There is no quick fix for Britain’s mortgage crisis and the long-term funding of mortgages should be left to the market, a report to Alistair Darling will conclude on Tuesday.

The interim report from Sir James Crosby, the former HBOS chairman asked by the Treasury to lead a review into improving wholesale mortgage financing in April, is likely to receive a cool response from lenders who have been lobbying the government for rapid action to break the logjam in the mortgage market.

The Crosby report will also say that Britain should avoid US-style government-backed agencies to tackle the funding crisis.

Sir James will leave open the possibility of more limited and temporary government support to mortgage providers in his final report in the autumn, with the aim of increasing the availability of credit and reducing its cost.

But in deciding that no suitable quick solution exists and that a permanent agency to underwrite mortgages from banks and building societies is undesirable, Sir James will implicitly accept that difficulties in mortgage funding will continue for some months.

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I've been convinced all along that eventually the credit crunch will pass, and that the taxpayer will be footing the bill...

Come on, the middleclass taxpayer is the easy target. (Bit like motorists etc) Who ever believed anyone else would foot the bill?

The "middleclass taxpayer" has already taken an irrationally long view of the instrument itself (have heavily borrowed against property) and between rising tax rake, broad inflation, and rising interest rates is simply unable to assist further.

Once the press office's thinktank gets around to asking the Treasury to run the numbers on this newly hare-brained scheme, they too will realise that the nation has no savings left to tap - that recession, and sector-specific deleveraging are inevitable.

Edited by ParticleMan

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The recommendation is part of a report commissioned by the Treasury ...

The report expects the shortage of mortgage finance to persist till at least the end of 2010.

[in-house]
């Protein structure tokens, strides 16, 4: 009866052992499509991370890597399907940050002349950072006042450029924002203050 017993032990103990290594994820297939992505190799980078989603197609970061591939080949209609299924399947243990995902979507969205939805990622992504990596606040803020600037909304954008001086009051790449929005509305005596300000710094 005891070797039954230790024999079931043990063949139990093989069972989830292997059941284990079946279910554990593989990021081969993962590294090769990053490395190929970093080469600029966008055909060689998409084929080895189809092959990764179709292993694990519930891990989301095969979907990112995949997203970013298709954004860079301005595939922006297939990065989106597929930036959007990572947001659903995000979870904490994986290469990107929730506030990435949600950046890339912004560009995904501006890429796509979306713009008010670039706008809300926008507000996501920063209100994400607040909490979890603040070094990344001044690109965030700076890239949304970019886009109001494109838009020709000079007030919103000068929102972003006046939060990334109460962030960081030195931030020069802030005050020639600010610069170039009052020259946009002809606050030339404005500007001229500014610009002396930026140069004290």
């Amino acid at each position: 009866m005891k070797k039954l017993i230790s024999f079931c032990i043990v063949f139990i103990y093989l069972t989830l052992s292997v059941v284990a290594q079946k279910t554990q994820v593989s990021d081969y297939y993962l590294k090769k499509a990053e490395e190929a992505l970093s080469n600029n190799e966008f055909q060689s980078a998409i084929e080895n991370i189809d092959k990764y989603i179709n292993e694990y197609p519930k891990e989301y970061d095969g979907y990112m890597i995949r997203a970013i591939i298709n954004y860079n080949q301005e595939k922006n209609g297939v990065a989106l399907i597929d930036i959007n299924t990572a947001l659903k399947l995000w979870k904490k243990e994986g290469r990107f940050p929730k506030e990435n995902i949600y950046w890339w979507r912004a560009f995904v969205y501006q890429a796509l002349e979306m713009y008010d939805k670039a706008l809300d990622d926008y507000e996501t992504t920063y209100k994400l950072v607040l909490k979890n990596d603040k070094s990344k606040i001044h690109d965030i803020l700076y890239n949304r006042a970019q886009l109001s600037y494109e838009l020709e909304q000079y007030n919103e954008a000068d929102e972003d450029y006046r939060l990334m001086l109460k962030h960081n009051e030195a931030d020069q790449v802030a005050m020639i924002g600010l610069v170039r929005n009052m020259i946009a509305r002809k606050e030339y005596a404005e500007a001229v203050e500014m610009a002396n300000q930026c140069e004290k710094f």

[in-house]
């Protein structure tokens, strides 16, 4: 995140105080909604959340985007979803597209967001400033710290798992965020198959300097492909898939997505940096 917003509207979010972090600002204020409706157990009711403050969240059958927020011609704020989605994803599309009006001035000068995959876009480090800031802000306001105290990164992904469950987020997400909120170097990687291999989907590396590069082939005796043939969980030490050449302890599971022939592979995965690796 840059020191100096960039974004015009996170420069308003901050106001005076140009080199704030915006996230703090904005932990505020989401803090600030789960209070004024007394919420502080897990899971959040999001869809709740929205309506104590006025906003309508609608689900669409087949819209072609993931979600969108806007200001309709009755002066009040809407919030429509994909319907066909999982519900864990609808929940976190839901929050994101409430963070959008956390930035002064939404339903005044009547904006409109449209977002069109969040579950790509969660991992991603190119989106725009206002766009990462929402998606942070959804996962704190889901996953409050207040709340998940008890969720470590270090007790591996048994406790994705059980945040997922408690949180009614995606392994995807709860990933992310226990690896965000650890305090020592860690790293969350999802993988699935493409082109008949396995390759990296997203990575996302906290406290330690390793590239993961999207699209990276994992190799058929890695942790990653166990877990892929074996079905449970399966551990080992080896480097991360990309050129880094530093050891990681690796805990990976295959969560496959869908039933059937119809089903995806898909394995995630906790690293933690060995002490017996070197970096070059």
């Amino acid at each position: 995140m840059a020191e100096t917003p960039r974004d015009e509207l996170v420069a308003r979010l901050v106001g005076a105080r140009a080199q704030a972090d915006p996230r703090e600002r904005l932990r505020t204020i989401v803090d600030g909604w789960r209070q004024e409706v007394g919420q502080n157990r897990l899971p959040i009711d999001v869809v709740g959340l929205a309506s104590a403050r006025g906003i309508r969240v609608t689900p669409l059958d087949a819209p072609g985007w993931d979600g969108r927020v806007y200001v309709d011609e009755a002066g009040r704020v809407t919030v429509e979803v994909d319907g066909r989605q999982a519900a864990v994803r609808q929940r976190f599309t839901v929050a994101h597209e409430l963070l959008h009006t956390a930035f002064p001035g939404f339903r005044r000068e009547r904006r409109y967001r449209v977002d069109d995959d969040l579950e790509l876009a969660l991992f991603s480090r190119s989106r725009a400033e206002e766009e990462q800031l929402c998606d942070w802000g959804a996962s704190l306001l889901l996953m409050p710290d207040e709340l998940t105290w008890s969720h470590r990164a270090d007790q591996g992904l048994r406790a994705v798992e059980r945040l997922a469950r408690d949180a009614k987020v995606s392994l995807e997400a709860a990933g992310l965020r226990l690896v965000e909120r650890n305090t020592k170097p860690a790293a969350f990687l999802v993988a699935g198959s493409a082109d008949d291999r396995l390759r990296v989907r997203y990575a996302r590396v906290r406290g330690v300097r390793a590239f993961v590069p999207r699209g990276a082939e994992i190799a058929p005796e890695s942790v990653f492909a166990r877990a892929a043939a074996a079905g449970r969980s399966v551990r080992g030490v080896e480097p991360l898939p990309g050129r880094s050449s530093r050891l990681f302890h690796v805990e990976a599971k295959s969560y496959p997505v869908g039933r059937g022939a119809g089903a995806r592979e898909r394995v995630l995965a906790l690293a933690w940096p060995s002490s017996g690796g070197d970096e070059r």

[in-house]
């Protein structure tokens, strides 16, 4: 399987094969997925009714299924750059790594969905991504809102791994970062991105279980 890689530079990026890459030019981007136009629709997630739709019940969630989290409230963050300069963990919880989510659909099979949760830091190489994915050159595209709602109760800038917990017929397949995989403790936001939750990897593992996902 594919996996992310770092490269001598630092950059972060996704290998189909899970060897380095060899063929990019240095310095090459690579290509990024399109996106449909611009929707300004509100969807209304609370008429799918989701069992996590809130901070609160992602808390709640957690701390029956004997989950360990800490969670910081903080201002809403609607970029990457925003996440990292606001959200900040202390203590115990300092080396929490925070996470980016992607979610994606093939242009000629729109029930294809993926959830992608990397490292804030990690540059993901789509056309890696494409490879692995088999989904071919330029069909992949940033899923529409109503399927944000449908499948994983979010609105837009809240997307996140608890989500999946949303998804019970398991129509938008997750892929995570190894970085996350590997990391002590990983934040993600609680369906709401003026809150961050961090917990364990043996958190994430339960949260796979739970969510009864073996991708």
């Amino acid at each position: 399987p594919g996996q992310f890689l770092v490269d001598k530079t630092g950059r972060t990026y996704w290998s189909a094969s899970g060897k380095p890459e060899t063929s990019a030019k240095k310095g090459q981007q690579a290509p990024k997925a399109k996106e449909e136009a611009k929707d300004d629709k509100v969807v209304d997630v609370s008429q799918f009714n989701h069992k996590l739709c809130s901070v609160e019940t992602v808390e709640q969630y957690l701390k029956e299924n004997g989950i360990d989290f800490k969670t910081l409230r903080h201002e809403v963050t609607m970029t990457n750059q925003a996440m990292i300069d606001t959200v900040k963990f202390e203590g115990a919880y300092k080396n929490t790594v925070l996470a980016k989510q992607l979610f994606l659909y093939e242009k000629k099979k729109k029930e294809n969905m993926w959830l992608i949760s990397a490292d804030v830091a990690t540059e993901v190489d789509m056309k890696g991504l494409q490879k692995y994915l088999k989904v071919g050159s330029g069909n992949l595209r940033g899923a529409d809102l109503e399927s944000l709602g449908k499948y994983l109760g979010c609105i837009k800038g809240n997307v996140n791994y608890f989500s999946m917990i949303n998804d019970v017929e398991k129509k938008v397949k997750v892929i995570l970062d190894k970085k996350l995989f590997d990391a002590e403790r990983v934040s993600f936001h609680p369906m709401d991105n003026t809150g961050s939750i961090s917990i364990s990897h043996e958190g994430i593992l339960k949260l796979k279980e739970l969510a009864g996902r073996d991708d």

So w/o the taxpayer the report predicts a drought for the next 2.5 years, and this cruch has already persisted for 12 months.

Conclusion : securitisation and all its clever wheezes led to 3.5 years of overspend-boom (at least). And yet:

[sir James] believes it may be necessary ... to re-stimulate demand for these securities.

... in view of the government's objectives of supporting financial stability ...

Anyone for a hair-of-the-dog?

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THIS IS 100% WRONG !!!

WRITE TO YOUR MP AND STOP THIS MADNESS NOW !!!!

BROWN HAS GOT TO GO. RUNNING THE COUNTRY DOESNT MEAN DOING WHAT YOU LIKE JUST TO TRY TO GET BACK INTO POWER> THESE PEOPLE ARE DESTROYING THIS PLACE JUST FOR THEIR OWN POWER LUST/GREED.

I wrote to mine yesterday, using www.writetothem.com, which another poster brought to my attention on different thread. Don't know if it will make any difference, but I at least feel less frustrated about watching this all unfold without protesting.

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I wrote to mine yesterday, using www.writetothem.com, which another poster brought to my attention on different thread. Don't know if it will make any difference, but I at least feel less frustrated about watching this all unfold without protesting.

It's the breaking news on Sky - but................................

Nothing will happen. This is classic Brown - he promises and then does nothing - he is vote catching - where would the money come from? Taxpayers are the ones who are feeling the pain at the moment - there would be an uprising (hopefully) if this went forward!!! :o

I too will write to my local MP.

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I would also suggest that as many HPC'ers as possible write letters, against the bail-out, to 'Letters to the Editor' pages of national and local newspapers. For high visibility this would need to include the red tops and be written in a suitable style accordingly (but not in a patronising way!). The political parties do monitor the national newspapers letters as one small measure of trying to keep tabs on public opinion - so this effort would not be a waste of time.